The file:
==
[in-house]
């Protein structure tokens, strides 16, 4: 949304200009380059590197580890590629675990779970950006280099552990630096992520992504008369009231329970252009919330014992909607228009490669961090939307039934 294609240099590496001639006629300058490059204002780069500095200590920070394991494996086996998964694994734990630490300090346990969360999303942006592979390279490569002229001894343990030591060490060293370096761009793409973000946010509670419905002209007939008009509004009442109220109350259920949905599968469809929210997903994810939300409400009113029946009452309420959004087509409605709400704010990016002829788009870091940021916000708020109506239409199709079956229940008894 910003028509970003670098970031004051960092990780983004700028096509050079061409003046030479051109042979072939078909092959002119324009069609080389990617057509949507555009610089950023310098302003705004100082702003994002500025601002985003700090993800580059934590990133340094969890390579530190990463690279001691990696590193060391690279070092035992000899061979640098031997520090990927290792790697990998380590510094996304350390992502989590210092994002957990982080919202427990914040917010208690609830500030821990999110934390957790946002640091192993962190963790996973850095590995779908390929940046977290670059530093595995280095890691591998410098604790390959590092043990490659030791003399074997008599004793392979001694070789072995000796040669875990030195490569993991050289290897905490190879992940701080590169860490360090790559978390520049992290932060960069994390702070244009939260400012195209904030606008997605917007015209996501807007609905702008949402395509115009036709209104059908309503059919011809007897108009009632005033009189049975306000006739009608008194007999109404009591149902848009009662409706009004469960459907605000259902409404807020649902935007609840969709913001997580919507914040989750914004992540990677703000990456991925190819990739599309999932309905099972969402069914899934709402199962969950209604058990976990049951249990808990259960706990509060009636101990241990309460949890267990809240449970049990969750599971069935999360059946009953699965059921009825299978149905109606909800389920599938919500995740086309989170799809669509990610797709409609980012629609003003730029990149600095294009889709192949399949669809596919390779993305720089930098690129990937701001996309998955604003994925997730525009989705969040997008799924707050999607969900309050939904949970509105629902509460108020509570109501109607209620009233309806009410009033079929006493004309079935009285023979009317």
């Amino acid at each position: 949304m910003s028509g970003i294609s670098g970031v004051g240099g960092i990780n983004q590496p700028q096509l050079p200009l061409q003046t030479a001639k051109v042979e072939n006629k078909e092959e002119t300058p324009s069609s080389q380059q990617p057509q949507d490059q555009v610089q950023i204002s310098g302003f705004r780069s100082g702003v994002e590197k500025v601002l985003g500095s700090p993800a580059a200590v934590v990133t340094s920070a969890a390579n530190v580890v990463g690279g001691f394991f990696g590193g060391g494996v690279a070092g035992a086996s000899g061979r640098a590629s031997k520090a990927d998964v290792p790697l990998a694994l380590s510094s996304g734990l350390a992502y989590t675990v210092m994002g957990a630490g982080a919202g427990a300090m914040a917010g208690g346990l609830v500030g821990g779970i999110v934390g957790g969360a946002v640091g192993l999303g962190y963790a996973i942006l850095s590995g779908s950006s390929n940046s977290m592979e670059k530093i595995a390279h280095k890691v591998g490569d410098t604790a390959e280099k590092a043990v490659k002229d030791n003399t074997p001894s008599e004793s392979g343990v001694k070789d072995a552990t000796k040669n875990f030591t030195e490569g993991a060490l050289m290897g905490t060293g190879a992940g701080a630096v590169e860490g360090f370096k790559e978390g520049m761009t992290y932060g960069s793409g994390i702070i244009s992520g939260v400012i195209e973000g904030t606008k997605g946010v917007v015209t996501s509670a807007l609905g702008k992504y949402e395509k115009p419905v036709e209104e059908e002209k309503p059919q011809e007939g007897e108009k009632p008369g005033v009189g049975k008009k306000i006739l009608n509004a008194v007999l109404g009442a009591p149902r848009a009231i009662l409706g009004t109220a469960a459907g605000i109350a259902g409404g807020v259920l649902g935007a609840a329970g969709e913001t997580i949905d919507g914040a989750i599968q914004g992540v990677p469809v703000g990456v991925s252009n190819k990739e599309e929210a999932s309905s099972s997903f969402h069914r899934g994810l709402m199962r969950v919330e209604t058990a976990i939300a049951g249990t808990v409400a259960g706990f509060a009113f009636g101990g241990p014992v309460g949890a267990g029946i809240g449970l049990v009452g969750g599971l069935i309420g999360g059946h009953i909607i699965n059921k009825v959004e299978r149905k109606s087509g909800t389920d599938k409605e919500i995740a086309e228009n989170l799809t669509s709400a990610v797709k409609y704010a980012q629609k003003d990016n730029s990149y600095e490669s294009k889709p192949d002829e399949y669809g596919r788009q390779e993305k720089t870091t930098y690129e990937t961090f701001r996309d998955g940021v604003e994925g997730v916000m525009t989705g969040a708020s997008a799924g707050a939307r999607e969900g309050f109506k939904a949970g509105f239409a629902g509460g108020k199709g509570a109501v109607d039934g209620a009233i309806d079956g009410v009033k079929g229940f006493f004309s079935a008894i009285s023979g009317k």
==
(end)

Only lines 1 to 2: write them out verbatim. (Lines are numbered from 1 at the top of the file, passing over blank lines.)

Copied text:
[in-house]
């Protein structure tokens, strides 16, 4: 949304200009380059590197580890590629675990779970950006280099552990630096992520992504008369009231329970252009919330014992909607228009490669961090939307039934 294609240099590496001639006629300058490059204002780069500095200590920070394991494996086996998964694994734990630490300090346990969360999303942006592979390279490569002229001894343990030591060490060293370096761009793409973000946010509670419905002209007939008009509004009442109220109350259920949905599968469809929210997903994810939300409400009113029946009452309420959004087509409605709400704010990016002829788009870091940021916000708020109506239409199709079956229940008894 910003028509970003670098970031004051960092990780983004700028096509050079061409003046030479051109042979072939078909092959002119324009069609080389990617057509949507555009610089950023310098302003705004100082702003994002500025601002985003700090993800580059934590990133340094969890390579530190990463690279001691990696590193060391690279070092035992000899061979640098031997520090990927290792790697990998380590510094996304350390992502989590210092994002957990982080919202427990914040917010208690609830500030821990999110934390957790946002640091192993962190963790996973850095590995779908390929940046977290670059530093595995280095890691591998410098604790390959590092043990490659030791003399074997008599004793392979001694070789072995000796040669875990030195490569993991050289290897905490190879992940701080590169860490360090790559978390520049992290932060960069994390702070244009939260400012195209904030606008997605917007015209996501807007609905702008949402395509115009036709209104059908309503059919011809007897108009009632005033009189049975306000006739009608008194007999109404009591149902848009009662409706009004469960459907605000259902409404807020649902935007609840969709913001997580919507914040989750914004992540990677703000990456991925190819990739599309999932309905099972969402069914899934709402199962969950209604058990976990049951249990808990259960706990509060009636101990241990309460949890267990809240449970049990969750599971069935999360059946009953699965059921009825299978149905109606909800389920599938919500995740086309989170799809669509990610797709409609980012629609003003730029990149600095294009889709192949399949669809596919390779993305720089930098690129990937701001996309998955604003994925997730525009989705969040997008799924707050999607969900309050939904949970509105629902509460108020509570109501109607209620009233309806009410009033079929006493004309079935009285023979009317």